CLOSE-UP: NEWSMAKER/MATTHEW BANNISTER - BBC stalwart aims to reinvigorate the corporation/Matthew Bannister’s move to marketing shouldn’t be a shock

Matthew Bannister, the new director of marketing and communications at the BBC, is evidently running on a tight time schedule. After dispensing with one sentence of small talk, he pushes on with ’now, what do you want to talk to me about?’ He answers questions rapidly, plausibly and with geniality, so that, at the end of my hour-long interview, he has told me all I want to know and more.

Matthew Bannister, the new director of marketing and communications

at the BBC, is evidently running on a tight time schedule. After

dispensing with one sentence of small talk, he pushes on with ’now, what

do you want to talk to me about?’ He answers questions rapidly,

plausibly and with geniality, so that, at the end of my hour-long

interview, he has told me all I want to know and more.

Given the task Bannister faces in fashioning a new, streamlined

marketing and communications division, one cannot help feeling that it

is something he will do quickly and methodically.

Described by those who know him as being ’brutal’, ’quite intimidating’

and ’intolerant of those he doesn’t respect’, history shows that he is

not a man averse to swinging the axe. Take a look at his high-profile

cull of Radio 1’s resident DJs in 1994, just weeks after becoming its


Greg Dyke, the BBC’s director-general, has ordered his board of 17

executive directors to make staff cuts across the board in order to

contribute to target savings of more than pounds 200 million a year. The

idea is that this money will be ploughed back into programming.

Bannister makes no bones about his mission: ’We have to avoid

duplication, save the licence fee money. I will do it as quickly as I

can. I’m not arriving with a blueprint on how it should be done and a

set of people to put it in place. I’m arriving with a blank sheet. All

my staff have been invited to e-mail me with their views.’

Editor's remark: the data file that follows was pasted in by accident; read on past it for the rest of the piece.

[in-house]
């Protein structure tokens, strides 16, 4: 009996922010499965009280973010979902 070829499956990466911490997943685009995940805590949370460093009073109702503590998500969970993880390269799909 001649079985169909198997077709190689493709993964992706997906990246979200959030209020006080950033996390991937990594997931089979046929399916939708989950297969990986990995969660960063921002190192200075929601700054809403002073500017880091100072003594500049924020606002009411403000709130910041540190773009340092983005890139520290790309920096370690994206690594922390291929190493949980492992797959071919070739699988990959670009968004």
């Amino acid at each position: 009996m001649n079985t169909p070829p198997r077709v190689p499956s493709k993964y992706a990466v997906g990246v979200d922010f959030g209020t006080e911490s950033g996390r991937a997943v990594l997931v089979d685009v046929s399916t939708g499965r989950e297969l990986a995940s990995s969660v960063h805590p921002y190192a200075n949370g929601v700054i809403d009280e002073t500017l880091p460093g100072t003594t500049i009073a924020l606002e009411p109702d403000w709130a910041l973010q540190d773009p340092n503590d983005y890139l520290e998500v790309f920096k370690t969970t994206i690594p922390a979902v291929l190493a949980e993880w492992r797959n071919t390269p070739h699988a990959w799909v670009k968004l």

While some people who have worked with him say he usually arrives at a

new job with a pretty good idea of what he wants, Morag Blazey, joint

managing director of New PHD, which holds the BBC media account, says he

is not an autocrat: ’He would always listen when we worked on the Radio

1 account. He’s not in the ’not invented here’ school. He’s

collaborative. He involved himself and had something to bring.’

Bannister’s appearance as the new marketing head was not a predictable

move and there has been speculation over whether he mooted the new role

or whether it was Dyke’s idea. Bannister says it’s the latter: ’Greg

asked me to do it. We had a number of conversations over a range of

issues in the BBC - this included what the strategy of the BBC should be

and how we should be much more consumer-focused.’

Bannister is certainly not oblivious to the noses he has put out of

joint with his swooping in as the BBC’s marketing impresario. Sue Farr,

the BBC’s director of public service marketing, who during the last

seven years has steadily built the presence of marketing within the BBC,

would have been a strong candidate for the post. Bannister’s presence

calls into question her future role and, following her statement last

week that she will ’now need to consider my own position’, it’s evident

that she’s not likely to hang around.

When asked about any misgivings that Farr may feel, Bannister puts his

diplomatic skills to full use: ’Clearly, it’s tough for someone who

championed marketing with such skill and talent. But this is a different

and much broader job and I hope Sue will stay and give me the benefit of

her wisdom and talent. I’ve worked closely with her in radio marketing

and broadcast marketing. I admire her and she has built up a great


Later on, Bannister spells out that there is no room for any form of

rivalry in his department. ’What I want is a united team working for

me,’ he firmly states.

Sophie McLaughlin, managing partner of the media research and strategy

company Blinc Media Intelligence, worked closely with Bannister when he

headed Radio 1 and then BBC Radio. She notes: ’On the one hand he will

be quite ruthless, because that’s what Greg Dyke hired him to be, but

the team he puts in place will be highly valued. He’s not a hierarchical